On November 7, 2009, Arsenal beat Wolves 4-1 to go to 9-1-2 in the Premier League. Here is the lineup Arsene Wenger fielded that day at the Molineux: Almunia, Sagna, Gallas, Vermaelen, Gibbs, Diaby, Fabregas (c), Ramsey, Arshavin, Van Persie, and Eduardo.
Why is a November game against a bottom-of-the-table side from 2009 worth mentioning? Because that was the last time that Arsene Wenger had his entire first-choice eleven to select from. That's correct. It has been more than three full years since Arsenal put its best team at any given moment on the pitch.
The injuries have affected the squad at virtually every position, but the most telling effect has been on the team's core players. Arsenal's last three captains have been Cesc Fabregas, Robin Van Persie, and Thomas Vermaelen. Those three have not only been the team's leaders, they have also been its best players in each of the three zones. They should have formed the spine of the team for the last three years. If Arsenal were to win anything over that time, it would have been because those three--with Jack Wilshere substituted for Fabregas after Fabregas's departure--led the club to victory.
The trio of Fabregas/Wilshere, Van Persie, and Vermaelen never took the pitch together again after that Wolves victory in November 2009.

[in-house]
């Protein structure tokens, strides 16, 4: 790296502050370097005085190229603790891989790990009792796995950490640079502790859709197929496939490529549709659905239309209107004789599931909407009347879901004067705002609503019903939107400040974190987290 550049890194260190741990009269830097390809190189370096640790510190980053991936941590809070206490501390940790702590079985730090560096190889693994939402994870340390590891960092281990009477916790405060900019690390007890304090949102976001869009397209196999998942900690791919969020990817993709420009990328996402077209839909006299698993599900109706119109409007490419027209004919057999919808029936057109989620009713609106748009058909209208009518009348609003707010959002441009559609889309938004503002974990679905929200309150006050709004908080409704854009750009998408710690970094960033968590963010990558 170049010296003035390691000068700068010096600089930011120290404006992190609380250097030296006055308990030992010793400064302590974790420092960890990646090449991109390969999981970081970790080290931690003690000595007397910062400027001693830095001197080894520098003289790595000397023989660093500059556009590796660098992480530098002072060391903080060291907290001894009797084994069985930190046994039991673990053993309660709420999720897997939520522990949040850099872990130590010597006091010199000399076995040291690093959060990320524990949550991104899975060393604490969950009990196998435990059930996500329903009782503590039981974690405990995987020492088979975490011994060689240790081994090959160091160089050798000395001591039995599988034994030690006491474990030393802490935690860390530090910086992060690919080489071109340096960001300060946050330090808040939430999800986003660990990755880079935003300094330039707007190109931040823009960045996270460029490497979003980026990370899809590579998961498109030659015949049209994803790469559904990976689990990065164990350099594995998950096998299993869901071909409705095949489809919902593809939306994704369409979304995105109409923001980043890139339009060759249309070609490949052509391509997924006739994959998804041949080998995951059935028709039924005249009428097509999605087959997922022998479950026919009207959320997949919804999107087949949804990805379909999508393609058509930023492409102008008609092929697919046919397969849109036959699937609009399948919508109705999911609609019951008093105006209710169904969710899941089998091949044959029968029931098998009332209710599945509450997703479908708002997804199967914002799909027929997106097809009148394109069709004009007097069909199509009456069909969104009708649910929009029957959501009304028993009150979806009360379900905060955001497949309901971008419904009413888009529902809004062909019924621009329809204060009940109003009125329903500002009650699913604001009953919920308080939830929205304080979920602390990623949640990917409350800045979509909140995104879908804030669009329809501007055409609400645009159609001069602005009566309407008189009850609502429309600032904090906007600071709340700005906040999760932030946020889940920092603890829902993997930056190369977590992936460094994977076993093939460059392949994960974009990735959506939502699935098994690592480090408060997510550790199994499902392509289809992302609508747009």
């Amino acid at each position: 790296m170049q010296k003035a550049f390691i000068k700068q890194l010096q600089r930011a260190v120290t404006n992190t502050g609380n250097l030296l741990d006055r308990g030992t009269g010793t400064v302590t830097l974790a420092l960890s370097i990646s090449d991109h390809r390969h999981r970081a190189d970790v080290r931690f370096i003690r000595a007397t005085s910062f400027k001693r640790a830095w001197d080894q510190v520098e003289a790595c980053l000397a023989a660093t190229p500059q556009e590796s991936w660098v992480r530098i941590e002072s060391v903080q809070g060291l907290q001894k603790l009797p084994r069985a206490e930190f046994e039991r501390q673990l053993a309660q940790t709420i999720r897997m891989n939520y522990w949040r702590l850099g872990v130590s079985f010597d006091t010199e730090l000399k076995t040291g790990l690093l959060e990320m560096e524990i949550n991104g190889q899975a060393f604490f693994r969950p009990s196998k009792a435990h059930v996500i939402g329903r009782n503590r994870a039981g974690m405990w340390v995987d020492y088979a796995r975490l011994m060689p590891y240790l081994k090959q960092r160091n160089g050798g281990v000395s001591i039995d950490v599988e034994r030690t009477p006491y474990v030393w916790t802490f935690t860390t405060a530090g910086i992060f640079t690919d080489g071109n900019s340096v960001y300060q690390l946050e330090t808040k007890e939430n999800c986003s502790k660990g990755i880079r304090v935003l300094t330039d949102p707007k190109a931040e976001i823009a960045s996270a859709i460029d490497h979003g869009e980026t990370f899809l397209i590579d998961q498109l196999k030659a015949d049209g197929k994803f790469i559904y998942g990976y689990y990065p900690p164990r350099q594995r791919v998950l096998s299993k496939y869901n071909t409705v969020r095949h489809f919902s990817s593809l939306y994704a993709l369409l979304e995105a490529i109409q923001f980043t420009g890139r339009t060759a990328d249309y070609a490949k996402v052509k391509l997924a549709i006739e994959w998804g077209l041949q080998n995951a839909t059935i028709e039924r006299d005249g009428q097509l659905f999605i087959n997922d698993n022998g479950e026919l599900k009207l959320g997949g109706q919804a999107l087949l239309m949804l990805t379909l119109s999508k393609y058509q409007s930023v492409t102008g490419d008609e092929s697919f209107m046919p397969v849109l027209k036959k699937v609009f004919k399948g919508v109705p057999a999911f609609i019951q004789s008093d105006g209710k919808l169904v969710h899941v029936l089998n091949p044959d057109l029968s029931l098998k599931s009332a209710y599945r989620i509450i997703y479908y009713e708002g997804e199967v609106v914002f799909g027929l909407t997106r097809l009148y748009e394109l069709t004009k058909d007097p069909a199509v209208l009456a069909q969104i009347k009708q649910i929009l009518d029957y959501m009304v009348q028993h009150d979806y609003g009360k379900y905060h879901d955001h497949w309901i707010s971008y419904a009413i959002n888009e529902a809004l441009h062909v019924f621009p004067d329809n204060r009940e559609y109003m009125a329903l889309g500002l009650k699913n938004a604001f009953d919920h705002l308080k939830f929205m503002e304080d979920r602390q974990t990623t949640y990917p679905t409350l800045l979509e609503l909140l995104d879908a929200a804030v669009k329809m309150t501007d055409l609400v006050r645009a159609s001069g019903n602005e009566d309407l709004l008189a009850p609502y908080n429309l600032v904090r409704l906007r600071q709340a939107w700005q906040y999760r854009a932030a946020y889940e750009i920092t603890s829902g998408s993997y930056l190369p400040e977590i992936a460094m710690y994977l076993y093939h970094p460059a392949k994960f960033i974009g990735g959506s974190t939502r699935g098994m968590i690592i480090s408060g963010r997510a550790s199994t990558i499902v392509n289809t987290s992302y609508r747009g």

To understand the impact of that streak, consider Chelsea. Chelsea won either the Premier League or the FA Cup in '05, '06, '07, '09, and '10. Imagine if, during that period, the Blues had endured a three-year stretch in which they never once fielded the full trio of John Terry, Frank Lampard, and Didier Drogba. Would the club have had anything close to the success they had? Chelsea won big game after big game, and those three players were at the heart of those victories. Arsenal have played in at least a dozen big games over the past three years, including critical late-season league games, massive Champions League matchups with Barcelona and other footballing powers, and a League Cup final. Not once did all of their best players play. Not once.
The easy story line that Arsene Wenger's post-stadium project of developing young talent into champions "failed" is inaccurate and unfair. We never got to see whether that team could win trophies because the team never played together. The project was derailed by an incredible (and unprecedented?) run of bad injury luck. And we haven't even considered the horrific, career-altering individual injuries suffered by Eduardo, Abou Diaby, and Aaron Ramsey. To paraphrase Ray Charles, if Arsene Wenger didn't have bad luck, he wouldn't have no luck at all.
Pundits often say that all clubs have injuries, so injuries are not an excuse. Granted. But no club in recent history has had the sustained record of injuries to key players that Arsenal has had. An excuse? Perhaps not. An explanation? Yes, and one that has received far too little acknowledgement.